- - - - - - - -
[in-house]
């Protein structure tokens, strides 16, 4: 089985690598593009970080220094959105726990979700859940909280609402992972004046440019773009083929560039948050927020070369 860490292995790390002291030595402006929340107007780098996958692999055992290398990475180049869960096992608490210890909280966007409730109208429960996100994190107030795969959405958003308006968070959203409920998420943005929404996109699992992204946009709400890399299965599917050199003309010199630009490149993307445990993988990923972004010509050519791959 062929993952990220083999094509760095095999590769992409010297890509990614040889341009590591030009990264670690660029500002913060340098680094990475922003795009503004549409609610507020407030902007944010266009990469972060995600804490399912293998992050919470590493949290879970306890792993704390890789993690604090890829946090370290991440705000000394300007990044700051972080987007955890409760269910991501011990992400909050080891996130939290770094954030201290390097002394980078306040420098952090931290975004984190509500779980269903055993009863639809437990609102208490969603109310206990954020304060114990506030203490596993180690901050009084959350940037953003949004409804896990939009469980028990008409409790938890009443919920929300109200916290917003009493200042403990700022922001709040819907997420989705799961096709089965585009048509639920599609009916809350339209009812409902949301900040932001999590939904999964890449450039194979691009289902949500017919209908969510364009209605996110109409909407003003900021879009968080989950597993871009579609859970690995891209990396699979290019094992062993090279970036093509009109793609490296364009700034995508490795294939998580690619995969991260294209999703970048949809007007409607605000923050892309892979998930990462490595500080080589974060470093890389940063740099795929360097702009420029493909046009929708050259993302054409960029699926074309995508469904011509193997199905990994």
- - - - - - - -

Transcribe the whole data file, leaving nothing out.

[in-house]
């Protein structure tokens, strides 16, 4: 089985690598593009970080220094959105726990979700859940909280609402992972004046440019773009083929560039948050927020070369 860490292995790390002291030595402006929340107007780098996958692999055992290398990475180049869960096992608490210890909280966007409730109208429960996100994190107030795969959405958003308006968070959203409920998420943005929404996109699992992204946009709400890399299965599917050199003309010199630009490149993307445990993988990923972004010509050519791959 062929993952990220083999094509760095095999590769992409010297890509990614040889341009590591030009990264670690660029500002913060340098680094990475922003795009503004549409609610507020407030902007944010266009990469972060995600804490399912293998992050919470590493949290879970306890792993704390890789993690604090890829946090370290991440705000000394300007990044700051972080987007955890409760269910991501011990992400909050080891996130939290770094954030201290390097002394980078306040420098952090931290975004984190509500779980269903055993009863639809437990609102208490969603109310206990954020304060114990506030203490596993180690901050009084959350940037953003949004409804896990939009469980028990008409409790938890009443919920929300109200916290917003009493200042403990700022922001709040819907997420989705799961096709089965585009048509639920599609009916809350339209009812409902949301900040932001999590939904999964890449450039194979691009289902949500017919209908969510364009209605996110109409909407003003900021879009968080989950597993871009579609859970690995891209990396699979290019094992062993090279970036093509009109793609490296364009700034995508490795294939998580690619995969991260294209999703970048949809007007409607605000923050892309892979998930990462490595500080080589974060470093890389940063740099795929360097702009420029493909046009929708050259993302054409960029699926074309995508469904011509193997199905990994």